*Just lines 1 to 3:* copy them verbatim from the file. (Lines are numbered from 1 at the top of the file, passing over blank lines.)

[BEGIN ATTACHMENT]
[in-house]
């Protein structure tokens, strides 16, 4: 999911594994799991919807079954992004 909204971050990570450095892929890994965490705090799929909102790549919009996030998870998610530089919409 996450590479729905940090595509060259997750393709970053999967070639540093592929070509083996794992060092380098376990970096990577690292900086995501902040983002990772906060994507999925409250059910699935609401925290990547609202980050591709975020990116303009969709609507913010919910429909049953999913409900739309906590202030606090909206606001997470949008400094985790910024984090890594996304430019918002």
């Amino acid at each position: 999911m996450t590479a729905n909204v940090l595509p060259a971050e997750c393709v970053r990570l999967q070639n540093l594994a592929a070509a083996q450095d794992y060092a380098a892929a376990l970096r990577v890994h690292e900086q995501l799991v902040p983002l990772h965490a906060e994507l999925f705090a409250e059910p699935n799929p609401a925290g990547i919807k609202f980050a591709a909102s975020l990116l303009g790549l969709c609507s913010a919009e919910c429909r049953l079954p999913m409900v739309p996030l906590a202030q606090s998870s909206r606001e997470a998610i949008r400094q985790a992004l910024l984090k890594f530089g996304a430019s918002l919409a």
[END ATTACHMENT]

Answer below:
[in-house]
């Protein structure tokens, strides 16, 4: 999911594994799991919807079954992004 909204971050990570450095892929890994965490705090799929909102790549919009996030998870998610530089919409 996450590479729905940090595509060259997750393709970053999967070639540093592929070509083996794992060092380098376990970096990577690292900086995501902040983002990772906060994507999925409250059910699935609401925290990547609202980050591709975020990116303009969709609507913010919910429909049953999913409900739309906590202030606090909206606001997470949008400094985790910024984090890594996304430019918002």
């Amino acid at each position: 999911m996450t590479a729905n909204v940090l595509p060259a971050e997750c393709v970053r990570l999967q070639n540093l594994a592929a070509a083996q450095d794992y060092a380098a892929a376990l970096r990577v890994h690292e900086q995501l799991v902040p983002l990772h965490a906060e994507l999925f705090a409250e059910p699935n799929p609401a925290g990547i919807k609202f980050a591709a909102s975020l990116l303009g790549l969709c609507s913010a919009e919910c429909r049953l079954p999913m409900v739309p996030l906590a202030q606090s998870s909206r606001e997470a998610i949008r400094q985790a992004l910024l984090k890594f530089g996304a430019s918002l919409a």